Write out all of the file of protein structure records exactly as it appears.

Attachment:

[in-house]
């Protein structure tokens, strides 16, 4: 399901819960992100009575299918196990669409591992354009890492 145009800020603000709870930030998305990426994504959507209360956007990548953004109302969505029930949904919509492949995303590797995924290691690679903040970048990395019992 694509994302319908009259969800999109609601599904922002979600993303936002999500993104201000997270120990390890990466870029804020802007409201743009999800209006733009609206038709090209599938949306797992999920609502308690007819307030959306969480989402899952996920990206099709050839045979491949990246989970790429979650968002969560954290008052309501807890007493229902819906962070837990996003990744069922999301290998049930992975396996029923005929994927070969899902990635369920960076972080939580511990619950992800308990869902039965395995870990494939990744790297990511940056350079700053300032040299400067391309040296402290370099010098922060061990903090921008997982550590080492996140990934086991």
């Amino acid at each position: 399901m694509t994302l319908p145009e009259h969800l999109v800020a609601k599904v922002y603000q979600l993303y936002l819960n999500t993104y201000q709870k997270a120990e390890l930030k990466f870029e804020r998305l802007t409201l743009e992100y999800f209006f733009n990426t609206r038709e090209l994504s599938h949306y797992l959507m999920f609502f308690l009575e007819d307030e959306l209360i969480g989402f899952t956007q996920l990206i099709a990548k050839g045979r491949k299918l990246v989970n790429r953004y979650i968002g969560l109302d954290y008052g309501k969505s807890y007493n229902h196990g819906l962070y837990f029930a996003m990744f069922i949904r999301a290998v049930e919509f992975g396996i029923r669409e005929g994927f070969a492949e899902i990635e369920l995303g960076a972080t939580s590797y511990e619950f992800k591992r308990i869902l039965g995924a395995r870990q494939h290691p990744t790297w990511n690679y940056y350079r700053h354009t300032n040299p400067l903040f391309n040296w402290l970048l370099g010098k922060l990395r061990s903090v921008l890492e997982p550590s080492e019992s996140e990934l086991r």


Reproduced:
[in-house]
């Protein structure tokens, strides 16, 4: 399901819960992100009575299918196990669409591992354009890492 145009800020603000709870930030998305990426994504959507209360956007990548953004109302969505029930949904919509492949995303590797995924290691690679903040970048990395019992 694509994302319908009259969800999109609601599904922002979600993303936002999500993104201000997270120990390890990466870029804020802007409201743009999800209006733009609206038709090209599938949306797992999920609502308690007819307030959306969480989402899952996920990206099709050839045979491949990246989970790429979650968002969560954290008052309501807890007493229902819906962070837990996003990744069922999301290998049930992975396996029923005929994927070969899902990635369920960076972080939580511990619950992800308990869902039965395995870990494939990744790297990511940056350079700053300032040299400067391309040296402290370099010098922060061990903090921008997982550590080492996140990934086991």
């Amino acid at each position: 399901m694509t994302l319908p145009e009259h969800l999109v800020a609601k599904v922002y603000q979600l993303y936002l819960n999500t993104y201000q709870k997270a120990e390890l930030k990466f870029e804020r998305l802007t409201l743009e992100y999800f209006f733009n990426t609206r038709e090209l994504s599938h949306y797992l959507m999920f609502f308690l009575e007819d307030e959306l209360i969480g989402f899952t956007q996920l990206i099709a990548k050839g045979r491949k299918l990246v989970n790429r953004y979650i968002g969560l109302d954290y008052g309501k969505s807890y007493n229902h196990g819906l962070y837990f029930a996003m990744f069922i949904r999301a290998v049930e919509f992975g396996i029923r669409e005929g994927f070969a492949e899902i990635e369920l995303g960076a972080t939580s590797y511990e619950f992800k591992r308990i869902l039965g995924a395995r870990q494939h290691p990744t790297w990511n690679y940056y350079r700053h354009t300032n040299p400067l903040f391309n040296w402290l970048l370099g010098k922060l990395r061990s903090v921008l890492e997982p550590s080492e019992s996140e990934l086991r």